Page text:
Whiskey, Beer and Apple Pie
nytheatre.com review by Heather Lee Rogers
July 13, 2009
Whiskey, Beer and Apple Pie is being performed at the Dorothy Strelsin Theater, which has a thrust stage. A thrust stage is one that sticks out like a peninsula into the audience. This one is a small square shape with the audience divided evenly on three sides. The play is in three acts about three different couples coping with the fallout of their breakups. They all take place in the same restaurant set up with tables and chairs. Each couple essentially enters, plants themselves at a table and stays in their seats, facing each other, for most of their scene. The key to staging on a thrust stage is to avoid letting the blocking get static for too long for sightline purposes and to work with smart angles. Diagonal planes work better than perpendicular ones for conversations between two people, for example. Director Rob Egginton has directed this play with very little regard for the layout of the theatre. For the most part the actors stay stuck in their places and do not seem to be individually conscious of the fact that the audience is on three sides of the stage. Therefore, the rest of my review must be taken with the understanding that I was in the 2/3 of the audience that was not in the favored middle section. Thus my experience of the performances of 50% of the cast in each scene was limited to the backs of their heads and their voices.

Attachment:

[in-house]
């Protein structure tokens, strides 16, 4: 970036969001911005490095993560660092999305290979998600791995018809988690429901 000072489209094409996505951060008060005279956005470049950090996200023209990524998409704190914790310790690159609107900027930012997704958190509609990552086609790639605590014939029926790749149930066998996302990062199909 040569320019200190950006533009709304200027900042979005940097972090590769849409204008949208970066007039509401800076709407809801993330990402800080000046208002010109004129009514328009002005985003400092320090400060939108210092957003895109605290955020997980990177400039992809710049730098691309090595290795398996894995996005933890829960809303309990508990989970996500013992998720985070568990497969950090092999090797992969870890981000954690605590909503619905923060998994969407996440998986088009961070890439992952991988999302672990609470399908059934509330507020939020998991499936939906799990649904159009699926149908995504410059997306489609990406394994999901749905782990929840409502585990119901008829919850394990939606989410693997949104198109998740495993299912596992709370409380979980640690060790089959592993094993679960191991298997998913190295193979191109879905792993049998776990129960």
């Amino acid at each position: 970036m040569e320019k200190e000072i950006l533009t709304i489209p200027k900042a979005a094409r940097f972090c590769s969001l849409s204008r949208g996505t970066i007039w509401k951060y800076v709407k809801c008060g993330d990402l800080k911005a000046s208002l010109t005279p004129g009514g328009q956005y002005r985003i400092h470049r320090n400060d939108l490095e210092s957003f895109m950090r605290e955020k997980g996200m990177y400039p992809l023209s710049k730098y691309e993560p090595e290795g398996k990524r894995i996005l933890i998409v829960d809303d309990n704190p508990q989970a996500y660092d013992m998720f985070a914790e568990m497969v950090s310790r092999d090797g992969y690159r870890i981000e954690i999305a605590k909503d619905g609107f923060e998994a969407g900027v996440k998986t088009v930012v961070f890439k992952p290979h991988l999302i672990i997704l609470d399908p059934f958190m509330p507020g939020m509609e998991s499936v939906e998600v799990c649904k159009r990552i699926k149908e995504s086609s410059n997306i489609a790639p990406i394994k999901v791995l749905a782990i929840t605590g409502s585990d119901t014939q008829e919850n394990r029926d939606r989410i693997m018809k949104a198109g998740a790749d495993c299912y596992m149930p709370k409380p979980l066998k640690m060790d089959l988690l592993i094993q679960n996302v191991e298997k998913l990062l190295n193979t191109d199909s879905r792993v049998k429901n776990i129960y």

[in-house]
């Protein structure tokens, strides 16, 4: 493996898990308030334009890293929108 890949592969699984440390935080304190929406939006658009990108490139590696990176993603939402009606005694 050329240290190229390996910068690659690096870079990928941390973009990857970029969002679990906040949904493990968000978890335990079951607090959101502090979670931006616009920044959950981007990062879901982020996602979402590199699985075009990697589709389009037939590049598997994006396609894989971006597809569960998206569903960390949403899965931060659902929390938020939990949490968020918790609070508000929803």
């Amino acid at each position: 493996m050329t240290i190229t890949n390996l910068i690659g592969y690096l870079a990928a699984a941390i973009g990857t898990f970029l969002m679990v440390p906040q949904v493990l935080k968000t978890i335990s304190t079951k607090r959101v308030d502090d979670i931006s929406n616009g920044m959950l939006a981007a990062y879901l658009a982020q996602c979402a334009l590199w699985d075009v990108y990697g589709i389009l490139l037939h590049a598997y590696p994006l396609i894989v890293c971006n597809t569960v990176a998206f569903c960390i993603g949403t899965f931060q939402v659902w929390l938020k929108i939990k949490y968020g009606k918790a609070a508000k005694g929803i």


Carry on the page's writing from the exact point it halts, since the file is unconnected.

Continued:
That said, the plays otherwise work pretty well. Along with being in the same restaurant, all three failed couples are attended by the same waitress, as if they are all part of her shift. This provides a nice throughline, especially when her own ex-boyfriend drops by to kick off the last scene. The writing is modern and funny in an entertaining sitcom style. As a play about the complexities of relationships in the present day, there are references to Facebook, blogging, and Twitter. Confronting someone face to face about their Twitter tweets turns out to be pretty darn funny on stage (as handled by actor Brian Morvant). Notable performances are also given by Amanda Duffy as a dry-witted book lover and Scarlett Thiele as the indie rock dreamgirl that got away. Although the play works hard to differentiate the characters and their unique breakup situations, certain phrases and words seem to be overly popular in this restaurant, such as "ruse" and "dog and pony show," which appear a few times each. Another recurring theme is that the sentiment "it's not me, it's you" (no matter how it's said) is never really the honest truth. Overall the acting from the ensemble and writing are solid enough to meet the demands of the play structure, though the choices rarely surprise. And some of the actresses have very pretty hair that I got the opportunity to study intently.